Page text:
Governor Alexander Spotswood, who led the colony early in the 18th century, proved to be an active expansionist. He claimed the nearby Shenandoah Valley for England and, within Williamsburg's borders, built the Magazine and expanded construction of Bruton Parish Church. Wooden and brick residences surrounded by gardens also sprang up, adding to Williamsburg's attractive urban setting. The period from 1680 to 1730 shaped the colony's Pre-Revolution identity. Black slaves became predominant in the labor force, replacing white indentured servants. The successful colony attracted more women, which resulted in a higher birth rate. The population surge was especially evident in the rural areas surrounding Williamsburg, where the number and size of large family-owned plantations continued to grow steadily. By 1680, the majority of the colony's population was native born.

Though there were never more than 2,000 permanent residents in Williamsburg at one time, the town's population swelled four times a year for "public times" when the colony's courts met (April, June, October, December). The town filled with lawyers, witnesses, plaintiffs, and defendants. Gentlemen arrived with their wives to attend to business or the meeting of the merchants. Night after night, people would pour into the taverns, where they dined, danced to fiddle music, and challenged each other to dice and card games.

During the administration of Governor William Gooch from 1727 to 1749, the colony enjoyed success as a renowned tobacco producer. A "gentry," or elite social class, was already firmly established. As colonial wealth and power increased, elegant plantations such as Carter's Grove were built along the rivers.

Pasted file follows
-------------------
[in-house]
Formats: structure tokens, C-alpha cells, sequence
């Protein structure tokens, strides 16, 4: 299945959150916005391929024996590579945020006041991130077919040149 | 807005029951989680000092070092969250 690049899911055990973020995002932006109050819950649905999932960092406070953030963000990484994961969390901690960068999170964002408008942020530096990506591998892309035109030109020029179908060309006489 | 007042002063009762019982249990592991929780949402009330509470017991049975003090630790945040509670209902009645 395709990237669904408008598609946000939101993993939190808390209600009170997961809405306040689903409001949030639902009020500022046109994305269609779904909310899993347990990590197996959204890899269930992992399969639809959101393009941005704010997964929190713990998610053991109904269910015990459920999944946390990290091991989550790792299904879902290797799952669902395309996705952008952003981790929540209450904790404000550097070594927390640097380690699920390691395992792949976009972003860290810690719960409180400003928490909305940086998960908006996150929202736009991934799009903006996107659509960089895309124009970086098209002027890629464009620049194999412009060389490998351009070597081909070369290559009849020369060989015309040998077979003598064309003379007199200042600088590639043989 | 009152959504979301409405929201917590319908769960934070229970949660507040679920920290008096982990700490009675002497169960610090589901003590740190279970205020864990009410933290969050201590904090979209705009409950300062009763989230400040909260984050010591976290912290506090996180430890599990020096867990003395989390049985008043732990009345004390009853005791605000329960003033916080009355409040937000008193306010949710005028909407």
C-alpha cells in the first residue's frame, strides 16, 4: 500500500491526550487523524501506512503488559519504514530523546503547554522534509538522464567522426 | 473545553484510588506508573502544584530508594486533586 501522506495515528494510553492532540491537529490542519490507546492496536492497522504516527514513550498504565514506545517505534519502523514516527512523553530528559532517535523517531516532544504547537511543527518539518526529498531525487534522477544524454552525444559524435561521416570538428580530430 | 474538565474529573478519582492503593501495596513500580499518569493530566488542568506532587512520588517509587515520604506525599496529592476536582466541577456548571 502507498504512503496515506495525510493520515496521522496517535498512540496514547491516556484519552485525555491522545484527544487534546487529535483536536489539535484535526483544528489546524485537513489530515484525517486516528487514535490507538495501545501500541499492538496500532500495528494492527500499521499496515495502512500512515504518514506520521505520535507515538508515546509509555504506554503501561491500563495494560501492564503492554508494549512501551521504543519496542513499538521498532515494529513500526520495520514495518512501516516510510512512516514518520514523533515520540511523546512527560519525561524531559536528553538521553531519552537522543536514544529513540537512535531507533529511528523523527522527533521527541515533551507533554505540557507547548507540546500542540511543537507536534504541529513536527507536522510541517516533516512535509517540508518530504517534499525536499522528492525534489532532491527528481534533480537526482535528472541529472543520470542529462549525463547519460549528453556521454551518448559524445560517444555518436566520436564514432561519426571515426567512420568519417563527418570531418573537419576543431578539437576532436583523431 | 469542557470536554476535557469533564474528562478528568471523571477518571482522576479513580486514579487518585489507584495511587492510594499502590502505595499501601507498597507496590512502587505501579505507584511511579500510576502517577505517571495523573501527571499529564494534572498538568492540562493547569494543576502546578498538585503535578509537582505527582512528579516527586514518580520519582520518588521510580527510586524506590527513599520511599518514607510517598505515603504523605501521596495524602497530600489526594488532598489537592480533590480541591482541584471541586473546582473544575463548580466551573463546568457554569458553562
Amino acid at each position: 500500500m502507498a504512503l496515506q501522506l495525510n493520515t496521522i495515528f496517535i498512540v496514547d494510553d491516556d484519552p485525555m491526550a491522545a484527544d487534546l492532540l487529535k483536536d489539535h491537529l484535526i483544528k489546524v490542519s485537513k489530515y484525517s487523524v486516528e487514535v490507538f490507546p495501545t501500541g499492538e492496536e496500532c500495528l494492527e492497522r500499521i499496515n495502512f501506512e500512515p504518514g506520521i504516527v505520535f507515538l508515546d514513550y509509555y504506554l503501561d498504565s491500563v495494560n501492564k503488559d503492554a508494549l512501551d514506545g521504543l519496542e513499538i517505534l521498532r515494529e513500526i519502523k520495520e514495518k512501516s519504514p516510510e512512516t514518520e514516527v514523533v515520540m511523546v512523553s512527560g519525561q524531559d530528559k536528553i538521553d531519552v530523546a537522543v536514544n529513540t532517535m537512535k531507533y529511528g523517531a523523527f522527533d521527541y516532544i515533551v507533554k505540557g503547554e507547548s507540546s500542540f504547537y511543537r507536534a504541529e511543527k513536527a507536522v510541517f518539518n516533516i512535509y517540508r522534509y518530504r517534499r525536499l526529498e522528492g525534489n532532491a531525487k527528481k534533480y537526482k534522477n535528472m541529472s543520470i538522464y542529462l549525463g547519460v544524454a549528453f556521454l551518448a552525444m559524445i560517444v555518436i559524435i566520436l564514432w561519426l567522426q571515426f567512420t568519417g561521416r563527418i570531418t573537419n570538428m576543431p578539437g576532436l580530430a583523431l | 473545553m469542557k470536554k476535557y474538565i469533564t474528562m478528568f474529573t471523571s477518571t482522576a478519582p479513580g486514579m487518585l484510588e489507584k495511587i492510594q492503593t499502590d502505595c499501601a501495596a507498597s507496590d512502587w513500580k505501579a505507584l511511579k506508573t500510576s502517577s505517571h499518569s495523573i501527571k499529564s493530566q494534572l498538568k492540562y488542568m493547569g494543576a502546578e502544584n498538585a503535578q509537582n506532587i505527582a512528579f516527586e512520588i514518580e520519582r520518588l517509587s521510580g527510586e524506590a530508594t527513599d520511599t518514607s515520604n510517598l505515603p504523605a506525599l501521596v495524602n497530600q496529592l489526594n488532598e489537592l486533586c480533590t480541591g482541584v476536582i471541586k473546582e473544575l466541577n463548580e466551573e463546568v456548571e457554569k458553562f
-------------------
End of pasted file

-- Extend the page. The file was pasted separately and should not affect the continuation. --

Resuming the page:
By the mid-18th century, the streets of the town of Williamsburg were filled with commercial activity. Fashionable retail shops catered to enthusiastic new consumers, offering local products handcrafted by resident silversmiths and blacksmiths, as well as goods imported from Britain. "Publick" Life

The Virginia colonists grew increasingly proud of their impressive new capital and their status as Britain's most loyal and politically moderate colony. They felt responsible for the colony's success as they had been participants in Virginia's representative government since 1619. The General Assembly, the colony's two-house legislature, was set up with a lower House of Burgesses (with two elected representatives from each county and one each from Jamestown, Williamsburg, Norfolk, and the College of William and Mary) and an upper Council (made up of 12 leading colonists appointed for life by the king).

Only a select few, however, were eligible to elect representatives to the General Assembly. In order to vote in the Virginia colony, one had to be "independent." The colonial definition of independence excluded men without property; slaves, servants; wives, children; and Catholics, who were considered dependent on the Pope in Rome. Furthermore, one had to be in control of one's "own passions," which excluded unmarried women, free blacks, Indians, criminals, and the insane. The result was an electorate reserved for white Protestant males of 21 years or older who possessed sufficient property to make them independent.

Williamsburg became a classic example of a "situation of traditional stability." The colonists and their British overseers fundamentally agreed on socioeconomic and political objectives, so there was little contention. Virginians accepted that the British government would guarantee their liberty to pursue private interests.